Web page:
06/12/2011 18:51


A movement (strategic course of action towards a specific end) cannot be successful unless The People recognizes a need for the movement; which means, recognizing the problem first, and then proposing a solution. The former is a feat within itself, for many people have been oppressed for so long, oppression has become a way of life—adaptation. Without recognizing subtle forms of oppression, one will adapt to it without even noticing; like the slow gritting of the teeth when one has a sinus headache, or the tensing of the body when one experiences pain.

Adaptation to ones environment is human nature. It’s part of the first law of nature: self-preservation. Jonathan H. Pincus, M.D., wrote in his book, Base Instincts: What Make Killers Kill, “[t]he psychosocial environment is largely responsible for the maturation of the brain during this period (the first three years of life when the brain undergoes its most growth). The impact of the environment through the senses—vision, hearing, touch, and so on—is dramatic and specific, not merely, influencing the general direction of development but actually affecting how the intricate circuitry of the brain is wired.” If the psychosocial environment affects the development of the brain so dramatically during the first three years of life, since the brain is referred to as a muscle, what manifestations would it suffer under immense stress, beyond the brains early developmental phase?

In an excerpt from “Psychological Death Row” (delivered to a gathering in Boscobel, Wisconsin in Oct 2001, and in Milwaukee, Wisconsin on Dec 9th, 2001, in honor of International Human Rights Day), it spoke of studies conducted with EEG’s (device used to record brain waves) confirming abnormalities typical of stupor and delirium, attributed to the subjects’ conditions of confinement; “organic changes in the brain similar to stupor and delirium” was also found—maladaptations.

“It could be narrow-mindedly argued that it’s the role of all prisoners to be compliant and silent to the Institutions that house them. I find this to be a very illusioned mentality in light of the fact that Amerikas Institutions have proven to more concentration camp-like than educational, reformative or rehabilitative.”

-Kenneth “Haramia” Foster


People are gregarious by nature and need sensory stimulation to maintain mental health. Environments deprived of these necessary human needs are abnormal. If self-preservation is the first law of nature, why have so many Death Row prisoners, seemingly accepted this attack upon their humanity? I’ve heard many prisoners say, “Well, I got myself here,” or, “I don’t give a fu*$,” eventhough they have first-hand knowledge of the corruption the Judicial Persecution System most likely used to secure their Death Sentence; just as much as they know, if they had money, they wouldn’t be on Death Row in the first place. Therefore, so much for their “I got myself here” statement, or delusional excuse. But, what of their “I don’t give a fu*$” statement?

Though prisoners have dropped their appeals, many of those that make this type of statement won’t; nor will they hang themselves as Deon Tumblin, a.k.a. “Spotlight” (R.I.P.) had. And, in the world, they wouldn’t stand in the line of enemy fire; yet, they do when they don’t do everything they can to preserve their lives. Perhaps, this statement merely reveals, not only the affects the Judicial Persecution System’s oppression is having on them, but the affects Death Row’s sensory-depriving environment is having on their mental health. Mere expressions of despair.

Solitary confinement, with its sensory-depriving environment, was designed by psychologist and psychiatrist to whip the minds of prisoners into subordination, breaking their spirit. Because of the dramatic affects of prolonged exposure to these types of environments, the Supreme Court has subjected solitary confinement to constitutional scrutiny. It’s on this premise courts have held that prisoners may not be left to “deteriorate in the dormancy of segregation” indefinitely. (Ruiz v. Estelle 503 F/supp 1265, 1366; Kelly v. Brewer 525 F.2d 394, 400). Yet Texas’ Death Row has been confined to this type of environment for approximately 7 years now, with an indefinitely “temporarily suspended” work program. The prisoner in Kelly v. Brewer (a Texas case) brought civil action against his captors under the premise he was being placed in administrative segregation “indefinitely”. Though this prisoner was housed under conditions better than those we face (he had access to a TV and cigarettes), and was in ad-seg for less than 7 years, the courts granted him relief; whereas, his captors released him from ad-seg. We should challenge our conditions the same way.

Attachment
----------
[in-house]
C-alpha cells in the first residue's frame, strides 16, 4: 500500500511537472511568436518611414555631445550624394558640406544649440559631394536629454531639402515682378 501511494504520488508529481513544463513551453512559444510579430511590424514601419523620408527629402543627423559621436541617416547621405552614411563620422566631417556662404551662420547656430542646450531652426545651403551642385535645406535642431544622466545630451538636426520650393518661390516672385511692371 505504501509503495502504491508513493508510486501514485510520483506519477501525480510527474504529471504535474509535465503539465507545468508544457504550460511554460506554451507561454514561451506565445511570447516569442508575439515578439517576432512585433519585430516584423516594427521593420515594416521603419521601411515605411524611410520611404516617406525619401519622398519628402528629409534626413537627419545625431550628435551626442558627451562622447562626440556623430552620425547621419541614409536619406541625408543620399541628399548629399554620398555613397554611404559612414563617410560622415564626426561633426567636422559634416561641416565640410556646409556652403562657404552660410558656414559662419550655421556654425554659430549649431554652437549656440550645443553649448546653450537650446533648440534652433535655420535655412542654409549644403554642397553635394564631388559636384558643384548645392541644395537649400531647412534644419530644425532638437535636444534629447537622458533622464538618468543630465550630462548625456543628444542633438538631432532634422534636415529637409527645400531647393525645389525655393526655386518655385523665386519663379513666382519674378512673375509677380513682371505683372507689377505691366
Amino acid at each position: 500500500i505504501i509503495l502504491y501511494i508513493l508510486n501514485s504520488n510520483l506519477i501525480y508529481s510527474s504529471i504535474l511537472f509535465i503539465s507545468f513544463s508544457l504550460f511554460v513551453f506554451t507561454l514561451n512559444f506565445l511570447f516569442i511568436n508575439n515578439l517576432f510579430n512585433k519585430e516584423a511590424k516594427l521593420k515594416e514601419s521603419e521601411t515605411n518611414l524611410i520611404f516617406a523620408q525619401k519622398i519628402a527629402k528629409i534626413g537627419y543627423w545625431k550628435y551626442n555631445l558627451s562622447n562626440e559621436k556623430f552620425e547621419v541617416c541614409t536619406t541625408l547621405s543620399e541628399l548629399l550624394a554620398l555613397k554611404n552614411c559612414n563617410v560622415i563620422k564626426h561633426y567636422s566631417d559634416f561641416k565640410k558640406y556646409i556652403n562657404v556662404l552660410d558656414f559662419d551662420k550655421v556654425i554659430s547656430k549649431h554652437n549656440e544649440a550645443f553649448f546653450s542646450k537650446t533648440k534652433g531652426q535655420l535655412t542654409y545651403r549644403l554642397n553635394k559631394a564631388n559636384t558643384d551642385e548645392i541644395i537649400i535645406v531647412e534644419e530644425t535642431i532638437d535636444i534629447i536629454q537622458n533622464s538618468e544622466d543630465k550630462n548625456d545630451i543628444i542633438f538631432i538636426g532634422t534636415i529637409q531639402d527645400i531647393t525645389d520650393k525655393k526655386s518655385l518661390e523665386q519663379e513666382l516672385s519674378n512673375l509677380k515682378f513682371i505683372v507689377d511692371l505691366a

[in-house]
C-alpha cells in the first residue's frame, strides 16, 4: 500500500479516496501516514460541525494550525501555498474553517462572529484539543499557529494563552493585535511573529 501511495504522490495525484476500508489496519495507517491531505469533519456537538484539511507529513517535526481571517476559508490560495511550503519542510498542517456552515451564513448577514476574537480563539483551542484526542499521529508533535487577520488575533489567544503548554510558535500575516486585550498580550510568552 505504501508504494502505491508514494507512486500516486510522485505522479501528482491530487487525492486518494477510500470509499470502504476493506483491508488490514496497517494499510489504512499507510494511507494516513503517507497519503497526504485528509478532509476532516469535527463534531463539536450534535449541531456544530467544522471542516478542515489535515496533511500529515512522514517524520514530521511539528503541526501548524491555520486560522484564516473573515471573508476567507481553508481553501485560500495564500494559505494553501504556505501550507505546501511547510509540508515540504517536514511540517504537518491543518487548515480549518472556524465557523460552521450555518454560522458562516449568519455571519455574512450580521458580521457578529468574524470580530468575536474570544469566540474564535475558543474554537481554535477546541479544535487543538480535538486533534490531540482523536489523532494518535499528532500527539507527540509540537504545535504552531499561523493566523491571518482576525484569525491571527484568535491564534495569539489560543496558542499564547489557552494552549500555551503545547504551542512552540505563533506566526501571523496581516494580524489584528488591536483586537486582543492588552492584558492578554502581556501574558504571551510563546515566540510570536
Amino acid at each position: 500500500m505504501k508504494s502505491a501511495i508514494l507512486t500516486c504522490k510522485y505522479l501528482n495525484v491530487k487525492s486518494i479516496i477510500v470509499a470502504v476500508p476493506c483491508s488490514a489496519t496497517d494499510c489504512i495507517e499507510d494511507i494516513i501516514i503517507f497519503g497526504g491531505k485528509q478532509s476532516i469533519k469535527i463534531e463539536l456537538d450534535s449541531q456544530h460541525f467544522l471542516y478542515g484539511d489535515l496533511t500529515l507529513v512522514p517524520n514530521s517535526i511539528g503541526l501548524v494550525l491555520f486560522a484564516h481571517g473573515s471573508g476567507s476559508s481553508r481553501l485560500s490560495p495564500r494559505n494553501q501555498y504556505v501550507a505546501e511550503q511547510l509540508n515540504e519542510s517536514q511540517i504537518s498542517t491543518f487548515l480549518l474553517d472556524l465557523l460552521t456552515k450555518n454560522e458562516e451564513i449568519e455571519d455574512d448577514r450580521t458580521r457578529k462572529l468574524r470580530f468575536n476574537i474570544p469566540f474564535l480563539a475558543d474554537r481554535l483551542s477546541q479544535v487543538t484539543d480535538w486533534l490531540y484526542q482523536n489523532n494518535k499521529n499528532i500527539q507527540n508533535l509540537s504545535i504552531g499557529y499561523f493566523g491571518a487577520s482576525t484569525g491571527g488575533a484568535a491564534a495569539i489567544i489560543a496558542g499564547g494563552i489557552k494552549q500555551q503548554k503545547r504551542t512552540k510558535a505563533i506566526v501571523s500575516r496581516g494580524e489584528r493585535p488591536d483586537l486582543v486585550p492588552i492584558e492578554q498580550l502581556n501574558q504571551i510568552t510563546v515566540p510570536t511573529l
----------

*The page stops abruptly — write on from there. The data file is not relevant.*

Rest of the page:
Ironically, since the DRIVE movement began, this administration has decided to grab a crumb out of the Death Row Plan, throwing us these 2-hour rec’s. Something they either tried to refrain from doing as long as we would let them, implemented to curtail our movement (claiming the 2-hour rec’s gives us relief from sensory deprivation), or is an attempt to discourage prisoners from going to rec (lightening officers workload), since many don’t wish to remain in a barren recreational-cage for 2-hours and nothing to do. Rules are always implemented at our captors convenience, not our own.

The purpose of this article is to address some of the many forms of psychological warfare we’re subjected to, and many of the corresponding symptoms suffered. We must clearly define our problem if we hope to overcome it. In Frank J. Atwood’s zine, Control Unit Prisons, he cites a chart (which can also be found in Amnesty International’s 1983 “Report on Torture”) outlining various forms of psychological warfare utilized in solitary confinement since its induction here in Amerika. The chart is broken down into 8-sections, with 2 sub-sections each on “purpose” and “variants”. I will cite the same chart here, applying it to the conditions we face with a 3rd sub-section called TDR (Texas’ Death Row).


Many of the tactics outlined in this chart, you may already be aware of; others, sensed, but not readily understood. We must read the following with an open mind. Because, in the words of comrade Gabriel Gonzales, truth goes through 3-phases:

1st it’s ridiculed

2nd violently opposed

3rd makes itself evident

And there’s no doubt in my mind the following information will go through these phases. Dr. Grassian even said that many of the prisoners he examined, housed in these tortuous environments, tried to minimize or deny their conditions. Recognition is the first step to rehabilitation.

Section 1: Isolation